Improved ClinVar search quickly connects you to information about variants

If you’ve been searching in ClinVar, you might have noticed search improvements introduced in December that reliably connect you with information on your variant of interest. ClinVar has broadened its search capability to accept many different ways of expressing the same variation, including variation described on RefSeq transcripts and proteins. If your variant expression  is not reported in ClinVar, we alert you to other variants at the same genomic location or link you to related information in other NCBI resources such as dbSNP, LitVar, and PubMed. ClinVar will also now interpret expressions that contain minor errors or warn you about improper syntax that it cannot interpret.

sensor2Figure 1.  Improved search results in Clinvar showing mapping of an HGVS expression to the equivalent variant in ClinVar.

Here are some example queries that show the improved search results.

NM_001318787.1:c.2258G>A – an HGVS expression that is not in ClinVar, but ClinVar has an alternate expression for a variant (Figure 1).

NM_004958.3:c.7365C>A – a variant not in ClinVar, but another variant is at the same genomic location is in ClinVar.

NM_002113.2:c.19delG – a variant is not in ClinVar, but there is additional information for the variant in other databases.

We welcome your feedback on your search experience and any additional ideas on how to improve searching in ClinVar.

February 6 Webinar: New Variation Services for Normalizing, Remapping, and Annotating Variants

Join us on Wednesday, February, 2019, when NCBI staff will show you how to use a new set of NCBI variation services that rely on a variant data model called SPDI (Sequence Position Deletion Insertion). These services and data model allow you to inter-convert, map and disambiguate variants in standard formats (RefSNP accessions, HGVS and VCF). Unlike many current variant notation systems, SPDI provides unambiguous, machine-readable definitions of variants. SPDI not only powers SNP build and mapping procedures at NCBI but also our variant sensors that are active in the global search and ClinVar. These services and notation system provide valuable new tools for people who work with sequence variants.additional variant information.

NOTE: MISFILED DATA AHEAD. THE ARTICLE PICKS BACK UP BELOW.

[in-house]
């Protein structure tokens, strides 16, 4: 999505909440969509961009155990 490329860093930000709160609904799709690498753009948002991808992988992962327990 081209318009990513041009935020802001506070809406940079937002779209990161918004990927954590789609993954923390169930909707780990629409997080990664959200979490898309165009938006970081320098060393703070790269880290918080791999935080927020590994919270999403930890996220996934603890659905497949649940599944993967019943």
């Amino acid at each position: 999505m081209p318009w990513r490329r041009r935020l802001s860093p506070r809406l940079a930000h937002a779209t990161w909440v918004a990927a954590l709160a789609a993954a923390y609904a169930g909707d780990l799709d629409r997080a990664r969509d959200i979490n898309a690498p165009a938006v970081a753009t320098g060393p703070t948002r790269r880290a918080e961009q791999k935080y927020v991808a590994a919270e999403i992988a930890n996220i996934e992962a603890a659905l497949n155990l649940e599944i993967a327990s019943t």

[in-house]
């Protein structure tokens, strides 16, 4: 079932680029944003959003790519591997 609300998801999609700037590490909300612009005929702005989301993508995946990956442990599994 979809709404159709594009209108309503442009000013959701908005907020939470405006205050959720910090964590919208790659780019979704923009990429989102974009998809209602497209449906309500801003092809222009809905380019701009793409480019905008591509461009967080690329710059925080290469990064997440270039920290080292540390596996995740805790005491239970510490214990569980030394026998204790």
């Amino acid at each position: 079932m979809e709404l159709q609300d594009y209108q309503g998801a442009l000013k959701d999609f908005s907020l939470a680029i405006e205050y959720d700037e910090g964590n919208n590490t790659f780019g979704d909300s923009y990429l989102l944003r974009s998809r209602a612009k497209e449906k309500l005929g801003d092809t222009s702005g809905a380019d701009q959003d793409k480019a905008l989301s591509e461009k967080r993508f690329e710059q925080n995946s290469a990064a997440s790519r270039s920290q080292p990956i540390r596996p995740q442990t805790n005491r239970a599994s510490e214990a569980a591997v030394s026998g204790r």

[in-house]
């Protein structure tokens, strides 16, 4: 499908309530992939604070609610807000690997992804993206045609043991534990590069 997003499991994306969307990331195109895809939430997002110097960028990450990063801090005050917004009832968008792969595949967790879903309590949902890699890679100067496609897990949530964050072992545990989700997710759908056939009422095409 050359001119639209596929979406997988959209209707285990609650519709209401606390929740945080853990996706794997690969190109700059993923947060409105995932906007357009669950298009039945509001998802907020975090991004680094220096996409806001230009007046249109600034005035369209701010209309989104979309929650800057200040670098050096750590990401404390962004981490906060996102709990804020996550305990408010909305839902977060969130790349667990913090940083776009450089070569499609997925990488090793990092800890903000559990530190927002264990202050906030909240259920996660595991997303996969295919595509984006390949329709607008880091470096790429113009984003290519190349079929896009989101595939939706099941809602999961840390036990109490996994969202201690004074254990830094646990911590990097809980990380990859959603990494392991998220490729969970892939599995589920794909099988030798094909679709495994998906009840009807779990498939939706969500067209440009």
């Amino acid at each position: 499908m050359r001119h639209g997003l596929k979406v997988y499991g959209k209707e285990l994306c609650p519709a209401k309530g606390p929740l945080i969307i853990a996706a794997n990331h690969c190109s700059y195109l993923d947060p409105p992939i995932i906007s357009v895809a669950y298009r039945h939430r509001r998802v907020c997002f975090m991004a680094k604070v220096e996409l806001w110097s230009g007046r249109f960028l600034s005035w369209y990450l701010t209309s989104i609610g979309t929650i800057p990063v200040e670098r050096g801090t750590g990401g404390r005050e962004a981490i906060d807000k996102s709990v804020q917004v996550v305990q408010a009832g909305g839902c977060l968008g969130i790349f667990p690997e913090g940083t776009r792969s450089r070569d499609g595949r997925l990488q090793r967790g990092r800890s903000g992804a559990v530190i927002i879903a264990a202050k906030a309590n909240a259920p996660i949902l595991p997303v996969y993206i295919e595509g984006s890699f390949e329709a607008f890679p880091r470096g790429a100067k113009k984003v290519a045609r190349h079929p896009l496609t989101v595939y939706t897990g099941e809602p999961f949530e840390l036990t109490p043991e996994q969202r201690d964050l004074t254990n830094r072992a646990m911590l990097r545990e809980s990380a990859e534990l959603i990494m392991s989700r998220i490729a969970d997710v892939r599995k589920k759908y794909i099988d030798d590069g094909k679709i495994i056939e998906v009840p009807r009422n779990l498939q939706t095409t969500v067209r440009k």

Date and time: Wed, Feb 6, 2019 12:00 PM – 12:30 PM EDT


After registering, you will receive a confirmation email with information about attending the webinar. A few days after the live presentation, you can view the recording on the NCBI YouTube channel. You can learn about future webinars on the Webinars and Courses page.

dbSNP build 152 uses SPDI variant notation

dbSNP build 152 is a small incremental update from build 151 provided for you to begin testing and integrating the new build products into your workflow. Build 152 uses the new system with SPDI variant notation and is now available on FTP and the new RefSNP webpage.

The release notes have more information about what’s new in build 152. If you have any questions or comments, send us an email.

November 14 Webinar: Variant Interpretation using NCBI Resources

Next Wednesday, November 14, 2018, NCBI staff will show you how to use NCBI’s genome browsers and other resources to interpret variants. The graphical displays of Genome Data Viewer (GDV) and Variation Viewer offer an interactive experience that allows you to explore NCBI’s rich collection of annotations, datasets and literature for deciphering your variant-associated data. In this presentation, we’ll step through case studies and show you how to quickly display relevant NCBI track sets — including the new RefSeq Functional Elements track, upload a file or remotely-hosted dataset and display these as a track, and use browser tracks to identify known variants, then assess variant functional and clinical significance and allele frequency. You will also learn how to navigate from the browsers to NCBI resources such as ClinVar, dbSNP and PubMed, for additional variant information.

Date and time: Wed, Nov 14, 2018 12:00 PM – 12:45 PM EDT


After registering, you will receive a confirmation email with information about attending the webinar. A few days after the live presentation, you can view the recording on the NCBI YouTube channel. You can learn about future webinars on the Webinars and Courses page.



See how dbSNP improves data quality at ASHG 2018